Interview With Liam and Neil of Krysthla (Bloodstock 2019)24th August 2019 0 By Dan Peeke
After opening the main stage on a very windy Saturday at this year’s Bloodstock, we at All About The Rock had a detailed chat with guitarist/vocalist Neil Hudson and drummer Liam Turland of technical, groovy death metal band Krysthla.
- Who is the best band you’ve managed to catch so far?
Neil: I haven’t seen anyone so far!
Liam: I managed to see about 10 minutes of Cancer Bats just after we played and then we had to get over here.
- So what time did you arrive this morning?
Neil: We’ve been awake since half 4, we arrived on stage and set everything up by 9, played at 10:45 and then headed straight to the signing tent and we’ve been over here [the VIP/media tent] ever since.
- You can’t have managed many beers before your set then?
Liam: None. Straight sober.
Neil: All business.
Liam: I’m soaking it up now but nothing on stage, gotta make sure your heads straight for the gig.
- Who are you most looking forward to seeing if you get a chance?
Neil: I really want to see Aborted. That’ll be a masterclass they’re amazing. And I want to see Resin on the Sophie stage because they’re bringing the whole orchestra thing with them and I want to see how well that translates.
- Did you expect such a big crowd for such an early set?
Neil: Yes! Absolutely. I was expecting at least half a million people and it was pretty close so we were pretty happy. Could have had maybe 15 more.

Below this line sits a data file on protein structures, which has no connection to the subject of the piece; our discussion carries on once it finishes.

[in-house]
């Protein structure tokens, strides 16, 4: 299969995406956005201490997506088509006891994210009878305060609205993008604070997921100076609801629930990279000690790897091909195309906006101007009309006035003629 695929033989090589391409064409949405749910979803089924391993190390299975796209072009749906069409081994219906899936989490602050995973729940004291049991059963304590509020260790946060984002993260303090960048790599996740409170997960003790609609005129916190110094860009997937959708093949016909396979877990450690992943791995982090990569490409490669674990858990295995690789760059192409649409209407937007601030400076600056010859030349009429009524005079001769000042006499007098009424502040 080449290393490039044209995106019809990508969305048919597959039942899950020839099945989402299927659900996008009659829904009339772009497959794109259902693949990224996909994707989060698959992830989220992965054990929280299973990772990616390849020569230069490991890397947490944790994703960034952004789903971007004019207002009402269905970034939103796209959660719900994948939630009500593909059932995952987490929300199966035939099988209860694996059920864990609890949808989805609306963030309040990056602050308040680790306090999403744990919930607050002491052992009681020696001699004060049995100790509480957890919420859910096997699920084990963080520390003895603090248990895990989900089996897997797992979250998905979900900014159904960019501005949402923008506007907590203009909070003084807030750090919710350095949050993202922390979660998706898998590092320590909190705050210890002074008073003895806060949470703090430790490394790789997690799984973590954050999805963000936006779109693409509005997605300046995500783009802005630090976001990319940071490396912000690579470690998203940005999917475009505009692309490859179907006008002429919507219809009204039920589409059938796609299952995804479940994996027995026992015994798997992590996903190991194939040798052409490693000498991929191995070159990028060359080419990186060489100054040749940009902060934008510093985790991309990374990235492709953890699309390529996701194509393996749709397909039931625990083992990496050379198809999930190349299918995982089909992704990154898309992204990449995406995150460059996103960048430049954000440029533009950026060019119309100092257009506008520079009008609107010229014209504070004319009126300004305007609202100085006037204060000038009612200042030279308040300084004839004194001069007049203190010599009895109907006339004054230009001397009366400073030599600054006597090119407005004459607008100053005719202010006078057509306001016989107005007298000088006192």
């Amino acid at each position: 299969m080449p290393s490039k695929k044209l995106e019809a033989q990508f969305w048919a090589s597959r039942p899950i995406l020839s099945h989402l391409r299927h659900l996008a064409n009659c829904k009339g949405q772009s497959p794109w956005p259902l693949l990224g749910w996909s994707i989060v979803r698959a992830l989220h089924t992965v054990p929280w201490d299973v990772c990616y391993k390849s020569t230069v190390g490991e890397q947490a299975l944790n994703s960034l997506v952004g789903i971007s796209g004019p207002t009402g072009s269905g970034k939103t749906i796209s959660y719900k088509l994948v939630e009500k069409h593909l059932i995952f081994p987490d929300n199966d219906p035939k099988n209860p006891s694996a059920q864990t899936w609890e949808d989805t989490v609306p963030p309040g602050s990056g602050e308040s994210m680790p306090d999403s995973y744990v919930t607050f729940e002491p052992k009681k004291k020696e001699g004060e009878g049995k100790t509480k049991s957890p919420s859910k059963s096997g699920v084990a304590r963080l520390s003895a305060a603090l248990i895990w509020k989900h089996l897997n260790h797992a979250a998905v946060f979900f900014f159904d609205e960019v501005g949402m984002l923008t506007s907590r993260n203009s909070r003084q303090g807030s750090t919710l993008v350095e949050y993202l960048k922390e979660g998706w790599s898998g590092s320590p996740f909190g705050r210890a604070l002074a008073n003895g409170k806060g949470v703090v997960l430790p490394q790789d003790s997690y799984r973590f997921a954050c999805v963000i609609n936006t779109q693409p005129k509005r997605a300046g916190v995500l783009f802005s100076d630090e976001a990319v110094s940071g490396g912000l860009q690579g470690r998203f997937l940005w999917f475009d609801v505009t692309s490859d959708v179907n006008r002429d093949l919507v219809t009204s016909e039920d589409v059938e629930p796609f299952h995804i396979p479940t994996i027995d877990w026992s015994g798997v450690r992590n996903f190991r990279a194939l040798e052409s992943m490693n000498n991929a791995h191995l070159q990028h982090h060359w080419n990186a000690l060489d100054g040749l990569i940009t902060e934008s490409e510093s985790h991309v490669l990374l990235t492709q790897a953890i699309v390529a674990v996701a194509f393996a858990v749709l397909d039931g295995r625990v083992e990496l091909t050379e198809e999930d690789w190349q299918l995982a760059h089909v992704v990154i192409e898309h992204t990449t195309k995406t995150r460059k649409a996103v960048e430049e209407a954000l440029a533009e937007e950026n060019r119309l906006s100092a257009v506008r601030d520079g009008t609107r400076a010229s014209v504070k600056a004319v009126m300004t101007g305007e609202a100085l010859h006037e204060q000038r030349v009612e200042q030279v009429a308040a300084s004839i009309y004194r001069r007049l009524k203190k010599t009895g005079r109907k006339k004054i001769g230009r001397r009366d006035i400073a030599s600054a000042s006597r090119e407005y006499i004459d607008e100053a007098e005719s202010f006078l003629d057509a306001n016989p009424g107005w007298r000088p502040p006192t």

Liam: Yeah 15 more and it would have been absolutely spot on.
- Did the wind impact your set?
Neil: Yeah it really did actually. I didn’t really expect it, but on a big outdoor stage like that its quite surprising how the wind whips in and robs the monitor a bit. You’ll be in the middle of a riff and everything just bows out for a split second and pulls the momentum away for a little bit. It was ebbing and flowing a little bit so it makes you look out for where you’re standing on stage.
Liam: I suppose it’s different because I’m at the back so it’s always pretty good for me. When I do get a bit of wind though it’s quite nice really.
Neil: Yeah it was proper flapping my hair around.
- Have you ever done a gig in the pouring rain?
Neil: I don’t think so actually.
Liam: I have but not in this band and it’s pretty rough. There is rain pouring all over your drums splashing all over your face.
- Who provides the biggest influence on your playing style?
Liam: Mine has varied over the years. The one that got me into drumming was Tre Cool from Green Day. I learnt all their albums front to back, and yeah, they aren’t the most intricate band technically but he is still an amazing punk drummer. From then on, its been John Rice from Job For A Cowboy and Travis Smith the original Trivium drummer. I was very intro punk when I first started. Trivium got me into metal.
Neil: Guitar-wise, a cross between Dimebag, James Hetfield and Vogg from Decapitated. A good blend of those three. I like Vogg’s tightness and the angularity of some of his riffs, a lot of notes you don’t expect and discords and slides. On the earlier albums it’s hard to work out what he’s doing without watching what he’s actually doing. Then with Dimebag it’s the sheer individuality of his playing. A lot of people own a whammy bar, but you can’t play like him. Over years of playing he’s formed such a distinctive playing style. Even if they’re playing through a different amp, you know when Dimebag is playing through his phrasing and vibrato. That to me is really important. James Hetfield is for his sheer tightness and his downpicking. There are a lot of players now who rely on the gear to make their tone, you can have all these silly guitars with 15 strings but they don’t play with vigour. Technically its really cool. John Browne from Monuments, his guitar playing is insane.